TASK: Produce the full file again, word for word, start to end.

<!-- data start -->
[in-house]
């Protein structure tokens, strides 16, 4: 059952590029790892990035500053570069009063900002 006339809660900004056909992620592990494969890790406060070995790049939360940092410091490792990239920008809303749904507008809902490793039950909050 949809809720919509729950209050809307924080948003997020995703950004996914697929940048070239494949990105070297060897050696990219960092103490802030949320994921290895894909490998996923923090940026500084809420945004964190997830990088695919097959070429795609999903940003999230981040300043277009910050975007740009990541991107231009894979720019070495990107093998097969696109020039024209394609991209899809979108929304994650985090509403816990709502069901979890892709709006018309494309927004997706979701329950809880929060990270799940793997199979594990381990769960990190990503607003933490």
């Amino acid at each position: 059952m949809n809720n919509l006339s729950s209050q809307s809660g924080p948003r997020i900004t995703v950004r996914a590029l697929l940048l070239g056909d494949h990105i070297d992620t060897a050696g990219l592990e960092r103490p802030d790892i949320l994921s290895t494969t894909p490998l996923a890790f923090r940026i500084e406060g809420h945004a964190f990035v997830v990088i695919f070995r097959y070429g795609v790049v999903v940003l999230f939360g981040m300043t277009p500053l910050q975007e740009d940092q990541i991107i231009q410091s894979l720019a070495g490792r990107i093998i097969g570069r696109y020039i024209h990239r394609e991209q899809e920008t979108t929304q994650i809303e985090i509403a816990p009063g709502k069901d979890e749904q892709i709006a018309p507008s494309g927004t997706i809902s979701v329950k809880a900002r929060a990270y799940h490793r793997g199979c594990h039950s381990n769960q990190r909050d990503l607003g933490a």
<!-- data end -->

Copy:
[in-house]
């Protein structure tokens, strides 16, 4: 059952590029790892990035500053570069009063900002 006339809660900004056909992620592990494969890790406060070995790049939360940092410091490792990239920008809303749904507008809902490793039950909050 949809809720919509729950209050809307924080948003997020995703950004996914697929940048070239494949990105070297060897050696990219960092103490802030949320994921290895894909490998996923923090940026500084809420945004964190997830990088695919097959070429795609999903940003999230981040300043277009910050975007740009990541991107231009894979720019070495990107093998097969696109020039024209394609991209899809979108929304994650985090509403816990709502069901979890892709709006018309494309927004997706979701329950809880929060990270799940793997199979594990381990769960990190990503607003933490």
């Amino acid at each position: 059952m949809n809720n919509l006339s729950s209050q809307s809660g924080p948003r997020i900004t995703v950004r996914a590029l697929l940048l070239g056909d494949h990105i070297d992620t060897a050696g990219l592990e960092r103490p802030d790892i949320l994921s290895t494969t894909p490998l996923a890790f923090r940026i500084e406060g809420h945004a964190f990035v997830v990088i695919f070995r097959y070429g795609v790049v999903v940003l999230f939360g981040m300043t277009p500053l910050q975007e740009d940092q990541i991107i231009q410091s894979l720019a070495g490792r990107i093998i097969g570069r696109y020039i024209h990239r394609e991209q899809e920008t979108t929304q994650i809303e985090i509403a816990p009063g709502k069901d979890e749904q892709i709006a018309p507008s494309g927004t997706i809902s979701v329950k809880a900002r929060a990270y799940h490793r793997g199979c594990h039950s381990n769960q990190r909050d990503l607003g933490a």